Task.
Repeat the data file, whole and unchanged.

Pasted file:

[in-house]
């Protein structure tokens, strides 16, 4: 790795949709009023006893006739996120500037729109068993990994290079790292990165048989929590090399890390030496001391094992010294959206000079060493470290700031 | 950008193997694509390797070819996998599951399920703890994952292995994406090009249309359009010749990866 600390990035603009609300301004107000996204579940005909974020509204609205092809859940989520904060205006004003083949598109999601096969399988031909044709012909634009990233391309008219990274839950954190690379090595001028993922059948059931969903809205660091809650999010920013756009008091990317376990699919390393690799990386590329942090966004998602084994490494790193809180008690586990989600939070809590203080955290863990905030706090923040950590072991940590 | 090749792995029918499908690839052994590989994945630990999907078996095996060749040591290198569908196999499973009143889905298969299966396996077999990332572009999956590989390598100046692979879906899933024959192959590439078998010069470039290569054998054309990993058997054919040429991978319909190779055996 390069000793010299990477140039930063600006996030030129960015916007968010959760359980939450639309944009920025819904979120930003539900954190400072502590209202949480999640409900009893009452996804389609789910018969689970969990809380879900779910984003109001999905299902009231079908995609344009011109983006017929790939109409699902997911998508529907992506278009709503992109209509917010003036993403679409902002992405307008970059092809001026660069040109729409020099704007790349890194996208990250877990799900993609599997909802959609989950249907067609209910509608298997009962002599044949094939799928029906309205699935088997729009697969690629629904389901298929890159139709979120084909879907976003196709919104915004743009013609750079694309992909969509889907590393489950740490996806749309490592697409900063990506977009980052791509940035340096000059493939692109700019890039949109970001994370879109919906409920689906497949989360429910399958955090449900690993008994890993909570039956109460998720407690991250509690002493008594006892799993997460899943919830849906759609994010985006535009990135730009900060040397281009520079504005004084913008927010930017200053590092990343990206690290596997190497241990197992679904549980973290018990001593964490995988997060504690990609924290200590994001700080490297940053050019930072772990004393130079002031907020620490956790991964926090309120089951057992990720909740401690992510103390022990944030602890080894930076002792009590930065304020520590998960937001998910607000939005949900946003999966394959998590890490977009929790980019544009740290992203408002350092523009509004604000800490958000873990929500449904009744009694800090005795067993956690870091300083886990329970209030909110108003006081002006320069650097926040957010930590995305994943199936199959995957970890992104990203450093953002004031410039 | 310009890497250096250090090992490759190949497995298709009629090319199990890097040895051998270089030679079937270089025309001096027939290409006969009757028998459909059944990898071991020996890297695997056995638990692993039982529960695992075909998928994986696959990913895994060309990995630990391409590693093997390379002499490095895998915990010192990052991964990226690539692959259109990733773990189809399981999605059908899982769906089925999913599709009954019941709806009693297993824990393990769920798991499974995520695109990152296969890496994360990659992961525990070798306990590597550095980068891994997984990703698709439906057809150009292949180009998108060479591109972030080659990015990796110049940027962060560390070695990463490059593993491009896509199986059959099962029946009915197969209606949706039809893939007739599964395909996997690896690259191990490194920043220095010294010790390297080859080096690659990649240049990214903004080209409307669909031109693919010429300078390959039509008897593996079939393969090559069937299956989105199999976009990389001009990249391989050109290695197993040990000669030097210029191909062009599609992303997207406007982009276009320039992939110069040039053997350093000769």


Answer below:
[in-house]
């Protein structure tokens, strides 16, 4: 790795949709009023006893006739996120500037729109068993990994290079790292990165048989929590090399890390030496001391094992010294959206000079060493470290700031 | 950008193997694509390797070819996998599951399920703890994952292995994406090009249309359009010749990866 600390990035603009609300301004107000996204579940005909974020509204609205092809859940989520904060205006004003083949598109999601096969399988031909044709012909634009990233391309008219990274839950954190690379090595001028993922059948059931969903809205660091809650999010920013756009008091990317376990699919390393690799990386590329942090966004998602084994490494790193809180008690586990989600939070809590203080955290863990905030706090923040950590072991940590 | 090749792995029918499908690839052994590989994945630990999907078996095996060749040591290198569908196999499973009143889905298969299966396996077999990332572009999956590989390598100046692979879906899933024959192959590439078998010069470039290569054998054309990993058997054919040429991978319909190779055996 390069000793010299990477140039930063600006996030030129960015916007968010959760359980939450639309944009920025819904979120930003539900954190400072502590209202949480999640409900009893009452996804389609789910018969689970969990809380879900779910984003109001999905299902009231079908995609344009011109983006017929790939109409699902997911998508529907992506278009709503992109209509917010003036993403679409902002992405307008970059092809001026660069040109729409020099704007790349890194996208990250877990799900993609599997909802959609989950249907067609209910509608298997009962002599044949094939799928029906309205699935088997729009697969690629629904389901298929890159139709979120084909879907976003196709919104915004743009013609750079694309992909969509889907590393489950740490996806749309490592697409900063990506977009980052791509940035340096000059493939692109700019890039949109970001994370879109919906409920689906497949989360429910399958955090449900690993008994890993909570039956109460998720407690991250509690002493008594006892799993997460899943919830849906759609994010985006535009990135730009900060040397281009520079504005004084913008927010930017200053590092990343990206690290596997190497241990197992679904549980973290018990001593964490995988997060504690990609924290200590994001700080490297940053050019930072772990004393130079002031907020620490956790991964926090309120089951057992990720909740401690992510103390022990944030602890080894930076002792009590930065304020520590998960937001998910607000939005949900946003999966394959998590890490977009929790980019544009740290992203408002350092523009509004604000800490958000873990929500449904009744009694800090005795067993956690870091300083886990329970209030909110108003006081002006320069650097926040957010930590995305994943199936199959995957970890992104990203450093953002004031410039 | 310009890497250096250090090992490759190949497995298709009629090319199990890097040895051998270089030679079937270089025309001096027939290409006969009757028998459909059944990898071991020996890297695997056995638990692993039982529960695992075909998928994986696959990913895994060309990995630990391409590693093997390379002499490095895998915990010192990052991964990226690539692959259109990733773990189809399981999605059908899982769906089925999913599709009954019941709806009693297993824990393990769920798991499974995520695109990152296969890496994360990659992961525990070798306990590597550095980068891994997984990703698709439906057809150009292949180009998108060479591109972030080659990015990796110049940027962060560390070695990463490059593993491009896509199986059959099962029946009915197969209606949706039809893939007739599964395909996997690896690259191990490194920043220095010294010790390297080859080096690659990649240049990214903004080209409307669909031109693919010429300078390959039509008897593996079939393969090559069937299956989105199999976009990389001009990249391989050109290695197993040990000669030097210029191909062009599609992303997207406007982009276009320039992939110069040039053997350093000769």